[31] G. M. Thompson, “Labor Scheduling, Part 4: Controlling Workforce Schedules in Real Time,” Cornell Hotel and Restaurant Administration Quarterly, Vol. 40, No. 3, 1999, pp. 85-96. doi:10.1177/001088049904000323
[32] M. Warner, “Scheduling Nursing Personnel According to Nursing Preference: A Mathematical Programming Approach,” Operations Research, Vol. 24, No. 5, 1976. doi:10.1287/opre.24.5.842
[33] M. J. Brusco and T. R. Johns, “A Sequential Integer Programming Method for Discontinuous Labor Tour Scheduling,” European Journal of Operational Research, Vol. 95, No. 2, 1996, pp. 537-548.
[34] G. Thompson, “Labor Scheduling Using NPV Estimates of the Marginal Benefit of Additional Labor Capacity,” Journal of Operations Management, Vol. 13, No. 1, 1995, pp. 67-86. doi:10.1016/0272-6963(94)00012-4
[35] G. Thompson and J. Goodale, “Variable Employee Productivity in Workforce Scheduling,” European Journal of Operational Research, Vol. 170, No. 2, 2006, pp. 376- 390. doi:10.1016/j.ejor.2004.03.048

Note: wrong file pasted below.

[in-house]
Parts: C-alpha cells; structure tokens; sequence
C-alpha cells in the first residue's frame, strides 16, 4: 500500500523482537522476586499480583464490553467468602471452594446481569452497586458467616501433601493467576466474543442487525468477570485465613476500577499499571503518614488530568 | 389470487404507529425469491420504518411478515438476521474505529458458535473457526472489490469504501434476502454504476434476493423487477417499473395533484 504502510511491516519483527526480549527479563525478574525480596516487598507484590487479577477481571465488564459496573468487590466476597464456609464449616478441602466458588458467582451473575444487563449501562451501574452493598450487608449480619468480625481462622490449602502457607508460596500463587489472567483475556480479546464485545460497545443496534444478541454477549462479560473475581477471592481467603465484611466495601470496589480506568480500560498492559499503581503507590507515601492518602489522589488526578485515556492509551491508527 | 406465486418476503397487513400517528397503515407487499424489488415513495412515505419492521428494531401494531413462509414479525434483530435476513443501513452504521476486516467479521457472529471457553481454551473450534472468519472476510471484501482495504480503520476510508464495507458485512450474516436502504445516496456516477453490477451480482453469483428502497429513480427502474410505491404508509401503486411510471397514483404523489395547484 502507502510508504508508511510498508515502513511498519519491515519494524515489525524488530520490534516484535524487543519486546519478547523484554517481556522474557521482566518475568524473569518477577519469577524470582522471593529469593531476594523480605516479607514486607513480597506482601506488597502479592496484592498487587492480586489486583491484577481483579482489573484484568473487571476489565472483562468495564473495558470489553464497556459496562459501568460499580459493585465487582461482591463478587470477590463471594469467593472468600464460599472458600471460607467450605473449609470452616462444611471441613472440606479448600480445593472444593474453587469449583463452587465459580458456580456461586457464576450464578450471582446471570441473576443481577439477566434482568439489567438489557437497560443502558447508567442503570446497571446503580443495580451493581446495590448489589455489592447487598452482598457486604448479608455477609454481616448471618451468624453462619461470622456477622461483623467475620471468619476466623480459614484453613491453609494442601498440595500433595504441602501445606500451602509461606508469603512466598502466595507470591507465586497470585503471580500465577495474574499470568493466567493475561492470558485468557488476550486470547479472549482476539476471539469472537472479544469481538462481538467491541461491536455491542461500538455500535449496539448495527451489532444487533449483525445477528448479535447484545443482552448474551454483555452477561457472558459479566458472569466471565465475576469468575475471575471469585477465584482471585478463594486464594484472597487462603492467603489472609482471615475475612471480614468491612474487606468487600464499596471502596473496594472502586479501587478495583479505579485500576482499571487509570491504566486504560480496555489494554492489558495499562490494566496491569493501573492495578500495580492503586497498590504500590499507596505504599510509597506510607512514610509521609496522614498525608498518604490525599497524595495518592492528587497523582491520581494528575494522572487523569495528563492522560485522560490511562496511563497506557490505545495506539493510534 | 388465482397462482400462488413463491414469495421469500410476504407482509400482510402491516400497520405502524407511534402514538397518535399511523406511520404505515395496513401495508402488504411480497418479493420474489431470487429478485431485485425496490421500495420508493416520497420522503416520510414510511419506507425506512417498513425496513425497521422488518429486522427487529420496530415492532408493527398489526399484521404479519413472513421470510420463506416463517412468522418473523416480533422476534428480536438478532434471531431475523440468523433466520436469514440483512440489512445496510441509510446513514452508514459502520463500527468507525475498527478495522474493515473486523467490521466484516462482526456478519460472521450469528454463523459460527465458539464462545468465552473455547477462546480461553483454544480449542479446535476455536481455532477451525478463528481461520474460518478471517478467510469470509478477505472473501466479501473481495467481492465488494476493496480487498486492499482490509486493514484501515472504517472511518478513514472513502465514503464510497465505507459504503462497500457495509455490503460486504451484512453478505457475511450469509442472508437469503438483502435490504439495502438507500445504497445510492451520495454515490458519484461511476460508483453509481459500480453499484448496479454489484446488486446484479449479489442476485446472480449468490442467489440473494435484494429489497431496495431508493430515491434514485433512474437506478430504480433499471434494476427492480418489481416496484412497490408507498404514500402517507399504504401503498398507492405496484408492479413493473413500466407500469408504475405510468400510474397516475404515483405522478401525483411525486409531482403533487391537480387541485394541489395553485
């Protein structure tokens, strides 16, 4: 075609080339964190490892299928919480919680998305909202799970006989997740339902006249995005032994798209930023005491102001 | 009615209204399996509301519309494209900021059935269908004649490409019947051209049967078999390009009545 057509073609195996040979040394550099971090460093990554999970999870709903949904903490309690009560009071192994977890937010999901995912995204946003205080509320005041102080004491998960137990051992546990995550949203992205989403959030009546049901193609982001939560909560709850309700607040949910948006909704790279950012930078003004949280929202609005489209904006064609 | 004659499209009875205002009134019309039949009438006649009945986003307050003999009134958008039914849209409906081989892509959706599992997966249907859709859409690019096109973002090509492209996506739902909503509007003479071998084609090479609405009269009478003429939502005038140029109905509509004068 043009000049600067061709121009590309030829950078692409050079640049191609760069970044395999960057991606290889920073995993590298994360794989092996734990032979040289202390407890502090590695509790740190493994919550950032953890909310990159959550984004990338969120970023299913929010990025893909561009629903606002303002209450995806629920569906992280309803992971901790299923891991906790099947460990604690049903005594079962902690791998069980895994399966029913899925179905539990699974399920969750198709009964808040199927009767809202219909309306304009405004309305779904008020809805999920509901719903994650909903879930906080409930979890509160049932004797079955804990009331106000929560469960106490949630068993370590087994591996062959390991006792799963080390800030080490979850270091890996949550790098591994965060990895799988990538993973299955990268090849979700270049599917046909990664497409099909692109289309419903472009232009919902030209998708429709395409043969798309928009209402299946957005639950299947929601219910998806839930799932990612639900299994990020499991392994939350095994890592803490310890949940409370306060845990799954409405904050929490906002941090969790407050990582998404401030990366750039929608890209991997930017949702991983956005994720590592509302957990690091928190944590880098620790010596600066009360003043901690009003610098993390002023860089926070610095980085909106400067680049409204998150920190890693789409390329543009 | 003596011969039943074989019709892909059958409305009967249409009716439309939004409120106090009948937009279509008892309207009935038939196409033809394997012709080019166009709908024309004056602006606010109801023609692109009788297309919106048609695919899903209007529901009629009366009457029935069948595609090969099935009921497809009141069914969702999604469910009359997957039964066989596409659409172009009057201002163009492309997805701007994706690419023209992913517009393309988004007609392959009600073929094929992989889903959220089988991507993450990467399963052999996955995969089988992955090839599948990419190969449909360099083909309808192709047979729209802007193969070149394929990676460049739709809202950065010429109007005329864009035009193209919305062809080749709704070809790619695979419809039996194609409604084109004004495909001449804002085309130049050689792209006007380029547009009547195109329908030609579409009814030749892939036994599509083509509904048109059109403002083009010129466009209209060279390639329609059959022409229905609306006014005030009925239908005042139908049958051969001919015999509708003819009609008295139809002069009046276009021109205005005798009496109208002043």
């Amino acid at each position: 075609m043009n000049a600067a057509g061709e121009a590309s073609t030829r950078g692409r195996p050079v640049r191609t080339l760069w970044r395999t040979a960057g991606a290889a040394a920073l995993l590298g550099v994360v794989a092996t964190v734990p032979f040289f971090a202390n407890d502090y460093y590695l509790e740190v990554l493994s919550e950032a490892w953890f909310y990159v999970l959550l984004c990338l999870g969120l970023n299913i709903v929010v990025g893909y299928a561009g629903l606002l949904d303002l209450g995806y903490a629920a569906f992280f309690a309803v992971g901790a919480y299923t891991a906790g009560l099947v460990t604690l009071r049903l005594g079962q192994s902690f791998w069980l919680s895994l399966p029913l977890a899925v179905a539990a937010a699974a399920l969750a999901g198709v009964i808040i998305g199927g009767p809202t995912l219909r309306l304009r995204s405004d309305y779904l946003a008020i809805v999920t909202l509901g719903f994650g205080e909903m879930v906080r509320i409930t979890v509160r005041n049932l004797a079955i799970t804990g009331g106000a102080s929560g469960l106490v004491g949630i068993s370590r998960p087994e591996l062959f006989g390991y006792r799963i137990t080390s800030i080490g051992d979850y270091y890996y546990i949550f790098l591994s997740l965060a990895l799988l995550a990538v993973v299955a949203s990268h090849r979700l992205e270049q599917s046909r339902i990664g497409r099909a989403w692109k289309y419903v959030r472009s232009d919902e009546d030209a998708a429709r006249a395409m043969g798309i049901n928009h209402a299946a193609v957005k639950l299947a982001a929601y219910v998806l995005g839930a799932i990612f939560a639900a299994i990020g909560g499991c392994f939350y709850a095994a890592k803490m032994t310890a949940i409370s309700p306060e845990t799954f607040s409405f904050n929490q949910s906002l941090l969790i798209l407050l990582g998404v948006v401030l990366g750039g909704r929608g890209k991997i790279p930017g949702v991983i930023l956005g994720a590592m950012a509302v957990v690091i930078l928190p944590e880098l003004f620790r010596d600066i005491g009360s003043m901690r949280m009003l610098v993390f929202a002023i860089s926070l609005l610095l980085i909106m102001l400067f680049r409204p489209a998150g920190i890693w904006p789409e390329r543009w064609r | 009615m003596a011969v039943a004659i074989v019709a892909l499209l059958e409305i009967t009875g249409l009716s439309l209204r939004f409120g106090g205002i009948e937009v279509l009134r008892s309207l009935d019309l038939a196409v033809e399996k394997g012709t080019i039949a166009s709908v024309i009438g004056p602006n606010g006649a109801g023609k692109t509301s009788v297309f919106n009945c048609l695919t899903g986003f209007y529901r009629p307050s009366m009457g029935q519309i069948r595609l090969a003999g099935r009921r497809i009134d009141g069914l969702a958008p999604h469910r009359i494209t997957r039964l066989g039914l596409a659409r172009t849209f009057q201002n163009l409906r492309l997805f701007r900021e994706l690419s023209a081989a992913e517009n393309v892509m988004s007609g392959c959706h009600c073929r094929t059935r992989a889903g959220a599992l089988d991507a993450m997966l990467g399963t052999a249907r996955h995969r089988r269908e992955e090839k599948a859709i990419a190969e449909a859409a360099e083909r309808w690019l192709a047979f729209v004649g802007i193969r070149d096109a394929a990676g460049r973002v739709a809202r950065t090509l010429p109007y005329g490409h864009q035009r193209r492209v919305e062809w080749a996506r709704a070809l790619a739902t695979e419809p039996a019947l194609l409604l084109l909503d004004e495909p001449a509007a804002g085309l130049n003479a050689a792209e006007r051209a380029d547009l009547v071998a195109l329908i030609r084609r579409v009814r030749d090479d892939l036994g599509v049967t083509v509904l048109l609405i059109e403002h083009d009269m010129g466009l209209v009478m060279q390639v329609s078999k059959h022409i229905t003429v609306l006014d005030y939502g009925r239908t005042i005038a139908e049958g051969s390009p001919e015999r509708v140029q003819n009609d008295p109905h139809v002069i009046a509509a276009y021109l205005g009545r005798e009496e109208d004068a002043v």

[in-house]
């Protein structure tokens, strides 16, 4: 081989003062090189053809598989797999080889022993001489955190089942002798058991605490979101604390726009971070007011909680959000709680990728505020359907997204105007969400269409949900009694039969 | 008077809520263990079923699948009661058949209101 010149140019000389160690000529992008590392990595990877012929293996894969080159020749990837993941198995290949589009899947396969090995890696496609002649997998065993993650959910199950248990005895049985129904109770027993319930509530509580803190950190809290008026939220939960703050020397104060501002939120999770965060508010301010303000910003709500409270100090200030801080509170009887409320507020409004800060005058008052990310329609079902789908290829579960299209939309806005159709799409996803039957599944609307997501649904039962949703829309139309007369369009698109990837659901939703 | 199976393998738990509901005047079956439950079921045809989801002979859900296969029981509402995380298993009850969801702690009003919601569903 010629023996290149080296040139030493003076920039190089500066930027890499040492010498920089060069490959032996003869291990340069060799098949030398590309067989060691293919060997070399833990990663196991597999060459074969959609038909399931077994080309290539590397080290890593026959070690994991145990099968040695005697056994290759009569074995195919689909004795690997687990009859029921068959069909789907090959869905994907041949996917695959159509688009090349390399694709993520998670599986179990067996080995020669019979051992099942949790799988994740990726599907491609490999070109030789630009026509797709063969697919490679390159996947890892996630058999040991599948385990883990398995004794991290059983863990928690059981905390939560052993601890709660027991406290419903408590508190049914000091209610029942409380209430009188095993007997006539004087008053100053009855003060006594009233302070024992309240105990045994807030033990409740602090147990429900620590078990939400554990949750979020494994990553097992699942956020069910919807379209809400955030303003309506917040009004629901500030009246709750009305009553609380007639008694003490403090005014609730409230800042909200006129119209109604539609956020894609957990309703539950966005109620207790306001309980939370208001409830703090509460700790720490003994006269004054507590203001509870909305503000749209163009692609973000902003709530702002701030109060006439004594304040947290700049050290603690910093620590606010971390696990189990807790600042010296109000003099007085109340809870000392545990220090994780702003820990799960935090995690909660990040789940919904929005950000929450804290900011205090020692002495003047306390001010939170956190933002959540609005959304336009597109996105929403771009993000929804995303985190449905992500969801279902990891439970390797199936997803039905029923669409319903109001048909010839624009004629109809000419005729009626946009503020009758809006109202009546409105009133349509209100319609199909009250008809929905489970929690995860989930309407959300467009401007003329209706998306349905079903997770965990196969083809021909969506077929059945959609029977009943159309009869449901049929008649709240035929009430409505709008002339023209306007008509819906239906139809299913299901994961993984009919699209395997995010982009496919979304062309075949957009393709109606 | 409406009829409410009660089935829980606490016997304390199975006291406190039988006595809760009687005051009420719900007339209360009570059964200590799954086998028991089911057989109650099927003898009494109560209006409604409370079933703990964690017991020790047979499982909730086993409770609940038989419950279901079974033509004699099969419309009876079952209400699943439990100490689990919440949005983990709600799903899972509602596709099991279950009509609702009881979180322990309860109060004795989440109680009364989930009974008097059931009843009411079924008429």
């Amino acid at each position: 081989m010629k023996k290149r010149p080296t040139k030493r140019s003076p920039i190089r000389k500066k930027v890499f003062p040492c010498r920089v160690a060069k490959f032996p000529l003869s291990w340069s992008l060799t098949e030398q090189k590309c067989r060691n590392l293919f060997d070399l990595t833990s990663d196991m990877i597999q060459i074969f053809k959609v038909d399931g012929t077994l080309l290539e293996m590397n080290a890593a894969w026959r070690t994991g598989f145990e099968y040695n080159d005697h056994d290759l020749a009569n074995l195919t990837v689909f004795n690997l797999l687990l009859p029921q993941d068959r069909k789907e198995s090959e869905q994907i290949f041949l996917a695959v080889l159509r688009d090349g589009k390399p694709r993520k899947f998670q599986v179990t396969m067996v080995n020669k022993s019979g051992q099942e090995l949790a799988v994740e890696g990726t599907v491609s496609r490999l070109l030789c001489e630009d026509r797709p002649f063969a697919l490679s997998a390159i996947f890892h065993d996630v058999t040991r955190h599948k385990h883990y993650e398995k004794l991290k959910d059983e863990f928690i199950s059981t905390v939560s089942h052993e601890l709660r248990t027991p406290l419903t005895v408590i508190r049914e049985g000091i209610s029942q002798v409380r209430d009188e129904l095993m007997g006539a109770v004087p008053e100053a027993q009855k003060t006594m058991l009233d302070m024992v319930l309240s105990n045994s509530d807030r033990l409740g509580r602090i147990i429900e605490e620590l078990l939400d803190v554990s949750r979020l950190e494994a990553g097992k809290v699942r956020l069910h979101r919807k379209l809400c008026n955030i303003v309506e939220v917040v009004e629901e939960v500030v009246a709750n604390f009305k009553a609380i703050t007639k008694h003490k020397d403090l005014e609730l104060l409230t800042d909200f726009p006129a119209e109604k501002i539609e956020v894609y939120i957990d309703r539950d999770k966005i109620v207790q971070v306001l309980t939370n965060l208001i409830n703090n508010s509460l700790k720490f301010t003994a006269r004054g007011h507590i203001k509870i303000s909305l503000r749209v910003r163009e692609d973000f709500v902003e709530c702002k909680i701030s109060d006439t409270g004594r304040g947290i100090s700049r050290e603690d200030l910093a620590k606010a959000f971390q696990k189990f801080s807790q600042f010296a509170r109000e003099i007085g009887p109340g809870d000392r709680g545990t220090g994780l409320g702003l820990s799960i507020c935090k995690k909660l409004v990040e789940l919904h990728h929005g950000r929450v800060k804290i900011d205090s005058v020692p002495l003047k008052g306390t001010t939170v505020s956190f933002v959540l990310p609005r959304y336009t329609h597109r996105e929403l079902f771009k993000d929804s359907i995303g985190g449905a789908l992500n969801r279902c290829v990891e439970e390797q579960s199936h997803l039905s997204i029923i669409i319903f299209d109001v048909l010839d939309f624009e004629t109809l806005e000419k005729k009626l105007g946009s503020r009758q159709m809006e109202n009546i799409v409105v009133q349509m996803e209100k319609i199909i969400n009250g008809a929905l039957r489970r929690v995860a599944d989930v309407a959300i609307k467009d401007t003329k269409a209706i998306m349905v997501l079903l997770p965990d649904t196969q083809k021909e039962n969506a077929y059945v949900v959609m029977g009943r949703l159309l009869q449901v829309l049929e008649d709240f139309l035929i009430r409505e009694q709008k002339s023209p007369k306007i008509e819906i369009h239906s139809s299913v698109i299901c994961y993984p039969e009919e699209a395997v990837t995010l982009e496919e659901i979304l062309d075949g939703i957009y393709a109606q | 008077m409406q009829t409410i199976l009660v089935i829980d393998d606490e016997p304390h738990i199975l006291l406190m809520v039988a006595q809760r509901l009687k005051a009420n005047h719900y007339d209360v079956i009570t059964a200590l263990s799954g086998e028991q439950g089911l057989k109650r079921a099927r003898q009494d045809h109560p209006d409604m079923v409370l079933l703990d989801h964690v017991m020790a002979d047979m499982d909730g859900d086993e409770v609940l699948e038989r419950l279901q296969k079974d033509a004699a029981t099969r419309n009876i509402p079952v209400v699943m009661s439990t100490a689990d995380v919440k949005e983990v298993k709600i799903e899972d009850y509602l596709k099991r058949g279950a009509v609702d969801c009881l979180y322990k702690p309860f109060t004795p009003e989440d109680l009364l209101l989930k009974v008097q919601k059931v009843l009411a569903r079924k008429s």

[36] A. Rong, “Monthly Tour Scheduling Models with Mixed Skills Considering Weekend off Requirements,” Computers & Industrial Engineering, Vol. 59, No. 2, 2010, pp. 334-343. doi:10.1016/j.cie.2010.05.005
[37] F. F. Easton and D. F. Rossin, “A Stochastic Goal Program for Employee Scheduling,” Decision Sciences, Vol. 27, No. 3, 1996, pp. 541-568. doi:10.1111/j.1540-5915.1996.tb01825.x
[38] G. Thompson and M. Pullman, “Scheduling Workforce Relief Breaks in Advance versus in Real-Time,” European Journal of Operational Research, Vol. 181, No. 1, 2007, pp. 139-155. doi:10.1016/j.ejor.2006.05.018
[39] L. W. Jacobs and M. J. Brusco, “Overlapping Start-Time Bands in Implicit Tour Scheduling,” Management Science, Vol. 42, No. 9, 1996, pp. 1247-1259. doi:10.1287/mnsc.42.9.1247
[40] M. J. Brusco and L. W. Jacobs, “Personnel Tour Scheduling When Starting-Time Restrictions Are Present,” Management Science, Vol. 44, No. 4, 1998, pp. 534-547. doi:10.1287/mnsc.44.4.534
[41] H. K. Alfares, “Survey, Categorization, and Comparison of Recent Tour Scheduling Literature,” Annals of Operations Research, Vol. 127, No. 1-4, 2004, pp. 145-175. doi:10.1023/B:ANOR.0000019088.98647.e2
[42] G. B. Dantzig, “A Comment on Edie’s ‘Traffic Delays at Toll Booths’,” Journal of the Operations Research Society of America, Vol. 2, No. 3, 1954, pp. 339-341.